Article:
Enable User VMs with Multiple Displays¶
A VM may want to run an OS with a graphical desktop or provide an application with a human-machine interface (HMI) display. You can enable a graphical display by using virtio GPU.
Virtio GPU lets a VM present multiple windowed virtual displays on the physical monitor. Virtio GPU also allows multiple VMs to share the same physical display, for example, where the service VM has a Linux desktop window and a Windows-based User VM has its desktop in a window on the same physical monitor.
Virtio GPU is a virtio-based graphics adapter that provides a VM with one or more virtual displays that show on the Service VM’s monitor in either windowed or borderless full screen mode.
In ACRN, virtio GPU operates in 2D mode only and does not support offloading rendering operations to a physical GPU. To do that, you must enable SR-IOV of the physical GPU and passthrough one virtual function (VF) to each VM requiring a virtual display.
Dependencies and Constraints¶
Consider the following dependencies and constraints:
Virtio GPU only works with post-launched standard (non real-time) VMs.
Virtio GPU works best with virtual functions (VFs) of the physical GPUs. Without the VFs, the post-launched VM must use CPU rendering.
Virtio GPU allows virtualizing multiple displays for one VM. All displays must operate in the same mode, either windowed or borderless Full screen. In either mode, virtio GPU supports at most two virtual displays per VM.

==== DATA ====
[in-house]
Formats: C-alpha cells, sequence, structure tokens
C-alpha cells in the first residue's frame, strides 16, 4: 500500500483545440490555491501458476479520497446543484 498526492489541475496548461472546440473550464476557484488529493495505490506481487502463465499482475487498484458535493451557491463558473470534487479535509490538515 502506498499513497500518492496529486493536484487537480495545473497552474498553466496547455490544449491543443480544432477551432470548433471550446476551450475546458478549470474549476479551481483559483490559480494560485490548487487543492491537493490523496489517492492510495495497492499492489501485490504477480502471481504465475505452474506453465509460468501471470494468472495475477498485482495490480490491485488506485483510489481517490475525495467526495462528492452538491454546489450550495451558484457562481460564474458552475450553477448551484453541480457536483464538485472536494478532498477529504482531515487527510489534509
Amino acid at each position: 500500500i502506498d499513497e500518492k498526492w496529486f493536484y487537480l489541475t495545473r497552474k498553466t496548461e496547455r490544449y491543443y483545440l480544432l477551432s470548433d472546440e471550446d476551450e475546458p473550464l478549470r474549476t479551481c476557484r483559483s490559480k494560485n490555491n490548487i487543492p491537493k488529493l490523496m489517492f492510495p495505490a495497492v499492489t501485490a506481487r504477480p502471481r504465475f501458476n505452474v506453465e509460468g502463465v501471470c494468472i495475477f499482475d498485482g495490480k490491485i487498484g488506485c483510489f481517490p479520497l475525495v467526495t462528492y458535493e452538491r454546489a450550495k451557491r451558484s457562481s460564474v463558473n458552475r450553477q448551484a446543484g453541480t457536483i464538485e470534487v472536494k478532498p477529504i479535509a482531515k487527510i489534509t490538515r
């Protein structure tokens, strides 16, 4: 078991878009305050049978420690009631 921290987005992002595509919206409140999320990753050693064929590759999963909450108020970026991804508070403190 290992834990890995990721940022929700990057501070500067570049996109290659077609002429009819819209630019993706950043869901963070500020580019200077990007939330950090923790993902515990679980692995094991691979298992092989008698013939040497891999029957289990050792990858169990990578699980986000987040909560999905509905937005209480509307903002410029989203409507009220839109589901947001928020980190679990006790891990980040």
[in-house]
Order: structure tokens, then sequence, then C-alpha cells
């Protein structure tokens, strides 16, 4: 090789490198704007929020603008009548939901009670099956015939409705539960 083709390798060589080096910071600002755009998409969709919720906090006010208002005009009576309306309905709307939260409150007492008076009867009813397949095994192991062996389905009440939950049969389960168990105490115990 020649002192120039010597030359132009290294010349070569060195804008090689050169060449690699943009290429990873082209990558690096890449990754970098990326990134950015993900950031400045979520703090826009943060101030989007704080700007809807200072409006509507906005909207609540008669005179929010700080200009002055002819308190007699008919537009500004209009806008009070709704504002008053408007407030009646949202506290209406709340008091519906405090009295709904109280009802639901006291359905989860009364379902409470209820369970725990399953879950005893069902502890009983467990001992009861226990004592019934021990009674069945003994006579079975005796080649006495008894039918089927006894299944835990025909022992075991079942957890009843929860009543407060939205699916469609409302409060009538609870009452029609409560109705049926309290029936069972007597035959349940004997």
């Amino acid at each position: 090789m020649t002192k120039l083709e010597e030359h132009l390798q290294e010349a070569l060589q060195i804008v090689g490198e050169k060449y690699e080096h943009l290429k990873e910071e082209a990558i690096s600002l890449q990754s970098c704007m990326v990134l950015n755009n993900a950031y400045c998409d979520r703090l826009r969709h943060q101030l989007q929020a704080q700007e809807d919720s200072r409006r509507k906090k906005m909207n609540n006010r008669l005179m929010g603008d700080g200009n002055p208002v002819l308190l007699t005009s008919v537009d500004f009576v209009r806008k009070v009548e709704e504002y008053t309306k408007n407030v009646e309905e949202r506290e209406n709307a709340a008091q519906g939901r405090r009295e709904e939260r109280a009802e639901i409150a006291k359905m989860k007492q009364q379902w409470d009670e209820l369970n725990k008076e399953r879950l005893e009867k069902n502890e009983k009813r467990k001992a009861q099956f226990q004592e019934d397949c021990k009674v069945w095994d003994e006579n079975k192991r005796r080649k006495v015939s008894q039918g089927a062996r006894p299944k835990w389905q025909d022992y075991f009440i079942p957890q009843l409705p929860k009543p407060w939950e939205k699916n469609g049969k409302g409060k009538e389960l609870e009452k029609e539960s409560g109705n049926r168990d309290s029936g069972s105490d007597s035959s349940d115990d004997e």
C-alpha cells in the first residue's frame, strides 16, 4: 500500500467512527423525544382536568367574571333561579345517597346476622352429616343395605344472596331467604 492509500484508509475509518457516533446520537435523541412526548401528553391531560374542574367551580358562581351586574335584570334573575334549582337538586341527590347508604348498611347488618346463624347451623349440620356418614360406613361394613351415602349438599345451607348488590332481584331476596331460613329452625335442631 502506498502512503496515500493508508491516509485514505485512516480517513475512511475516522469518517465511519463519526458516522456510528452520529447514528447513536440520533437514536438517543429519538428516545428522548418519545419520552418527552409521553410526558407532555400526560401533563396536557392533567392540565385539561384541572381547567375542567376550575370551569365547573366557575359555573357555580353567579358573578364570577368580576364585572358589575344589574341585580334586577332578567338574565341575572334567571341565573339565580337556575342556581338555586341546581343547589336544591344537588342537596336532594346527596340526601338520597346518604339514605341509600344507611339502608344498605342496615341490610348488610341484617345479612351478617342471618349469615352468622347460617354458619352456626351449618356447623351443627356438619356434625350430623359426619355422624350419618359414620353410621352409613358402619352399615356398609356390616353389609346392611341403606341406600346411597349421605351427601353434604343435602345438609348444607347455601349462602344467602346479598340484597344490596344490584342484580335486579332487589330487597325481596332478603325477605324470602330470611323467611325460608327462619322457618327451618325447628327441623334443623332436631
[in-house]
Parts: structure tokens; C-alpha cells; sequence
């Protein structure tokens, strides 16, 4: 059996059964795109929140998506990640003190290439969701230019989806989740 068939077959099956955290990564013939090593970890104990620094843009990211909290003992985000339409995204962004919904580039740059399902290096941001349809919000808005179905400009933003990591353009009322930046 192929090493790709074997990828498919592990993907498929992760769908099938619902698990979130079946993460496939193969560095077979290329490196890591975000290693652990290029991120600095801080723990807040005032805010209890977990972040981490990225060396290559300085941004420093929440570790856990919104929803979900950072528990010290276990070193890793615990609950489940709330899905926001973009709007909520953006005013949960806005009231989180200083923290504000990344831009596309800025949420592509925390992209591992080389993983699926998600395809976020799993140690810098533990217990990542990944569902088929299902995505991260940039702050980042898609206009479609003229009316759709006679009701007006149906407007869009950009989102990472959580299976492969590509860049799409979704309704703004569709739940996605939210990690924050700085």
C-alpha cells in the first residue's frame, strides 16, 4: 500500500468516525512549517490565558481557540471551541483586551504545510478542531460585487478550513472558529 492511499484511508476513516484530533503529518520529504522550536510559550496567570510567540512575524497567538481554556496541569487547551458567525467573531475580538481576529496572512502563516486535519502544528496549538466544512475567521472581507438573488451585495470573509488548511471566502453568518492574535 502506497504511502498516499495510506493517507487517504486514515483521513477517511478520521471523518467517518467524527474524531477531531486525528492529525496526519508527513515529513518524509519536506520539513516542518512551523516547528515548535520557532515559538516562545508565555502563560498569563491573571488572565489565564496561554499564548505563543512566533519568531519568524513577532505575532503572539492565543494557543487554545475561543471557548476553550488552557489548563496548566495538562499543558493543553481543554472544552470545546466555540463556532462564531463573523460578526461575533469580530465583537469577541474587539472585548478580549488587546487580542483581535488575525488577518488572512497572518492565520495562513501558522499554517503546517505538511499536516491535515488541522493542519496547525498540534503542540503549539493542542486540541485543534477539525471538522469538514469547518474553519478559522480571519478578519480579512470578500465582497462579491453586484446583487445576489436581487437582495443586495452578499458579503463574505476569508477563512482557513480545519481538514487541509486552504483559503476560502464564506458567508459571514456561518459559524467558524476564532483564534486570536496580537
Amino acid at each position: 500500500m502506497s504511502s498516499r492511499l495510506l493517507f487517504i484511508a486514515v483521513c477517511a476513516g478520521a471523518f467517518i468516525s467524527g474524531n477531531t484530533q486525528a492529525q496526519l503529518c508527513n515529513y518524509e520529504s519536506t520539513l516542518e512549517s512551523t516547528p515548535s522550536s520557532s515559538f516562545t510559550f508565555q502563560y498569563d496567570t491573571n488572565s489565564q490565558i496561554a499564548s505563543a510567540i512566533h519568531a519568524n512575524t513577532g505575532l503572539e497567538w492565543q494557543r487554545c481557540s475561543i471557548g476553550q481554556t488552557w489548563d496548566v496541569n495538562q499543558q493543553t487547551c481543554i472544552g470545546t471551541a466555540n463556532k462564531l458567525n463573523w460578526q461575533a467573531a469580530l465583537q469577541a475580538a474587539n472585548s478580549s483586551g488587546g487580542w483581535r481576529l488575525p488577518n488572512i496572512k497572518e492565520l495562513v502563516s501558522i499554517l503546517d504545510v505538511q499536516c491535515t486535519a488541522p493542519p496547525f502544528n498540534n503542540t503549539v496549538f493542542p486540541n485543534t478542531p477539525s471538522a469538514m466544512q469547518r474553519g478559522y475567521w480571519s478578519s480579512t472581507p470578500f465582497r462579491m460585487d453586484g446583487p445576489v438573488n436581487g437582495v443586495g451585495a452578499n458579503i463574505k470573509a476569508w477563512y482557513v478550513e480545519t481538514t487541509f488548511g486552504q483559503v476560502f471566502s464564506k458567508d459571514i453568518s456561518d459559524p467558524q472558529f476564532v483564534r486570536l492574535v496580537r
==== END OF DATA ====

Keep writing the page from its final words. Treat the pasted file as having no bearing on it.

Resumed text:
The hosting Service VM’s OS needs to work in graphical mode (instead of the command line mode).
The virtio GPU mechanism performs best with Single Root I/O Virtualization (SR-IOV) so that frames can be rendered by SR-IOV VF and displayed by virtio GPU. Without SR-IOV support on your hardware platform (and enabled in the BIOS settings), the VM can still render frames using the CPU, but this is typically less efficient.
Use the ACRN Configurator Tool to configure virtio GPU in the post-launched User VM’s basic parameters:
Click on the
+ to define a new virtio-GPU device. From there you can choose
window or a borderless``full screen`` display for this device.
If you select
window you can then choose the size of the window (from a
list), and the window’s top-left corner offset (in pixels) from the top-left
corner of the screen, as shown in the following example.
The following steps show how to select and verify a virtio GPU device by extending the information provided in the Getting Started Guide.
In the ACRN Configurator, update the shared scenario you created with a Service VM and one post-launched User VM by adding these virtio-GPU settings to the User VM.
Open the “POST_STD_VM1” -> “Basic Parameters” and scroll down to the “virtio GPU device” settings. Click on the “+” to create a new virtual display device and fill out the display settings:
In this example, we selected a window device (instead of a full screen device) with a 1920x1080 size, and with the top-left corner 100 pixels down and to the right of the (Service VM) display’s top-left corner.
Save the scenario and launch script.
Follow the Getting Started Guide instructions to build ACRN and copy all the necessary files from the development computer to the target system.
Reboot the target system to launch the Service VM and use the launch script to start the post-launched User VM.
Unlike in the original Getting Started Guide, this time when the Post-launched User VM starts Ubuntu, the login screen uses the virtio GPU display in a windowed area instead of being full screen.